Wall Street Ills Hit Commercial Real Estate
- Sep 17, 2008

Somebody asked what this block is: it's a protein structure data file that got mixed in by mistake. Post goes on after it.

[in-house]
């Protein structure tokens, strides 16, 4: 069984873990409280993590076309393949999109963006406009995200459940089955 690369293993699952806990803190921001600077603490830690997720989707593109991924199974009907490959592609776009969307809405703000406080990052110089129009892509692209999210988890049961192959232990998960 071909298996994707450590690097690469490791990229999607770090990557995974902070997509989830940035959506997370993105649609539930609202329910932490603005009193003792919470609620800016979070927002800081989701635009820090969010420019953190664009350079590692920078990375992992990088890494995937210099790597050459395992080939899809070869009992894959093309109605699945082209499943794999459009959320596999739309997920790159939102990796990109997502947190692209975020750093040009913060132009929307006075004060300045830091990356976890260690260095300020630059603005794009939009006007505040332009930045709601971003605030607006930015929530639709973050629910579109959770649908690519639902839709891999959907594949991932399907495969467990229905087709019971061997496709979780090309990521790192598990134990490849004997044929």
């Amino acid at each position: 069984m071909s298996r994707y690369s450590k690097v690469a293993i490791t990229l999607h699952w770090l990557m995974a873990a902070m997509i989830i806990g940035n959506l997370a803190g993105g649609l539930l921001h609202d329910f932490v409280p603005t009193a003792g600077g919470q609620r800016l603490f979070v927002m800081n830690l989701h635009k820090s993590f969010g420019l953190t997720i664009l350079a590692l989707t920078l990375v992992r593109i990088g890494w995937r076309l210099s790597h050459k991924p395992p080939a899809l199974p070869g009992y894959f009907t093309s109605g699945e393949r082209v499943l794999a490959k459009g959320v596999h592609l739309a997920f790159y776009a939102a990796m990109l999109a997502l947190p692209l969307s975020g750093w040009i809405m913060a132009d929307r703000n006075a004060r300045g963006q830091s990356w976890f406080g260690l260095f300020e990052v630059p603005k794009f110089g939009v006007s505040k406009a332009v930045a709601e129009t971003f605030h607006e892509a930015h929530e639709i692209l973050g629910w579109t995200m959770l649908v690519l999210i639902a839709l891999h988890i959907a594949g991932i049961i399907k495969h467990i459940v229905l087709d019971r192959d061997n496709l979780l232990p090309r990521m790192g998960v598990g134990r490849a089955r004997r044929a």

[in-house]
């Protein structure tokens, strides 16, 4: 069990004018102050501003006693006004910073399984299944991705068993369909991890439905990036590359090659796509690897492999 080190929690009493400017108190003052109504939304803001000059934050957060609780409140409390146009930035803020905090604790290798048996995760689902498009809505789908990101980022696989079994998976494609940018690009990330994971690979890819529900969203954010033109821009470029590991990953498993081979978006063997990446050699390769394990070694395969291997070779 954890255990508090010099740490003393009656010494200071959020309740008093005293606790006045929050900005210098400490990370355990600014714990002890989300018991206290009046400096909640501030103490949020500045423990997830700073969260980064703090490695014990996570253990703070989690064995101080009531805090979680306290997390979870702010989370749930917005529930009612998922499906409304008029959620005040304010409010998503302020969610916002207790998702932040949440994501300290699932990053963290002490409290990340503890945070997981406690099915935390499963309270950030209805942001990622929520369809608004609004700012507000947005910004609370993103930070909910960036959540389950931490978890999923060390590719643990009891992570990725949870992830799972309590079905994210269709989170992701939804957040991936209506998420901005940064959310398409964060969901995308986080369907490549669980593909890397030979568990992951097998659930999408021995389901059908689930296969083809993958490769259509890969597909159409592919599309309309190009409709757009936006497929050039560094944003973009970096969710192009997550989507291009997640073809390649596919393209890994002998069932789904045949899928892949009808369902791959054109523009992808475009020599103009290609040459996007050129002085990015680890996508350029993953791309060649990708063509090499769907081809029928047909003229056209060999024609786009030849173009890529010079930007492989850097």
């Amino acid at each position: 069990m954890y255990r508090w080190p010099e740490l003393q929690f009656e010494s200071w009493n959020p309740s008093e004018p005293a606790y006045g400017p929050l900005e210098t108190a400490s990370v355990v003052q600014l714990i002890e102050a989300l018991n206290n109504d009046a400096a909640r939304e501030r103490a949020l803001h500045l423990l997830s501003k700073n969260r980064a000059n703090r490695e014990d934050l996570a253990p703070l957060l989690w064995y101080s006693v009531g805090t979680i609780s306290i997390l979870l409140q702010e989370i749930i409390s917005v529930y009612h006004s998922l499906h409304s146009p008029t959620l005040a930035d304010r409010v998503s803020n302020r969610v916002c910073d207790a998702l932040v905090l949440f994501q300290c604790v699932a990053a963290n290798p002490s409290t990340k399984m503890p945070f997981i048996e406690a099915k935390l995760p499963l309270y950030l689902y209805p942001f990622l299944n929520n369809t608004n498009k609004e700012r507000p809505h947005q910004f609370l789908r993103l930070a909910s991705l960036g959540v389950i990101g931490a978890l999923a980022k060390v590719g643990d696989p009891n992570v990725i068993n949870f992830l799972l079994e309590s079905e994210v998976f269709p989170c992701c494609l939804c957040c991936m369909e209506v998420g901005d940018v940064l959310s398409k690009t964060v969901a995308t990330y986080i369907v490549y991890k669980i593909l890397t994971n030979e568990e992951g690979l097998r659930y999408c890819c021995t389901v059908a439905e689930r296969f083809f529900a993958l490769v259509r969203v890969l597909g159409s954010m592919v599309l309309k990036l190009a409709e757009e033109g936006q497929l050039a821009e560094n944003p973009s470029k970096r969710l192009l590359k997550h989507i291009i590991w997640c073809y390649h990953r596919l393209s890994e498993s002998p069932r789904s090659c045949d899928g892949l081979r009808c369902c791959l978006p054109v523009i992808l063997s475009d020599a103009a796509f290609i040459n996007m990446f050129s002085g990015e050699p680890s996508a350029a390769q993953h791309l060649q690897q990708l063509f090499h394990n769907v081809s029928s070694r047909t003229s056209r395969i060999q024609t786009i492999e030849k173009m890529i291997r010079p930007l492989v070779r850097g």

The major commercial real estate sectors are getting sick, thanks to tight credit and declining economic activity spawned by the meltdown of billions of dollars of Wall Street investments, according to the latest Commercial Real Estate Outlook, which is published by the National Association of Realtors research division for the Realtors Commercial Alliance. The report surveyed office, industrial, retail and multifamily activity in 50 to 60 markets, depending on the category. The credit crunch, which is pronounced in commercial lending, has combined with the slowing economy to slow net absorption of commercial real estate space in virtually all of the major sectors, according to NAR chief economist Lawrence Yun in a statement. As a result, vacancies are rising and rent growth remains modest. The declining job market has slowed demand for office space. NAR expects vacancy rates to increase to 14.4 percent by June of next year from the current 13 percent. The NAR report estimates that rent growth for 2008 will reach 3.2 percent, compared to 8 percent last year. Worse, rents will likely contract by nearly a half percentage point in 2009. Net absorption for the year is projected at 14.7 million square feet, with 10.9 million next year, down sharply from 57.3 million square feet of net absorption in 2007. While the decline in the value of the dollar will prop up exports and help the industrial market, NAR says that vacancy rates will still rise to 10.8 percent in the second quarter of 2009, up from 9.9 percent in the second quarter of this year. Rent growth of 1.1 percent this year will sag to just 1 percent next year, compared to 3.6 percent in 2007. Net absorption will likely go negative this year, down to minus 16.7 million square feet, and rebound to a positive 35.3 million next year. Returning to the 120.3 million-square-foot-level of 2007 will take time. Vacancy rates will hit 9.7 percent by the second quarter of 2009, up from 9.7 percent right now. Rents might grow 1.2 percent this year, but will decline in 2009, by an estimated 0.9 percent. Last year, retail rents rose 3.2 percent. While retail recorded net absorption of 11.1 million square feet last year, it will shrink by 2.6 million this year and rebound slightly next year to 2.8 million. Again, net absorption topped 11 million square feet last year. With first time homebuyers sidelined, multi-family is in the best shape of all the sectors. NAR estimates that vacancy rates will rise to 5.9 percent by the second quarter of 2009 from 5.4 percent now. Average rents will go up 3.9 percent this year and 4 percent next year, well above the 3.1 percent increase in 2007.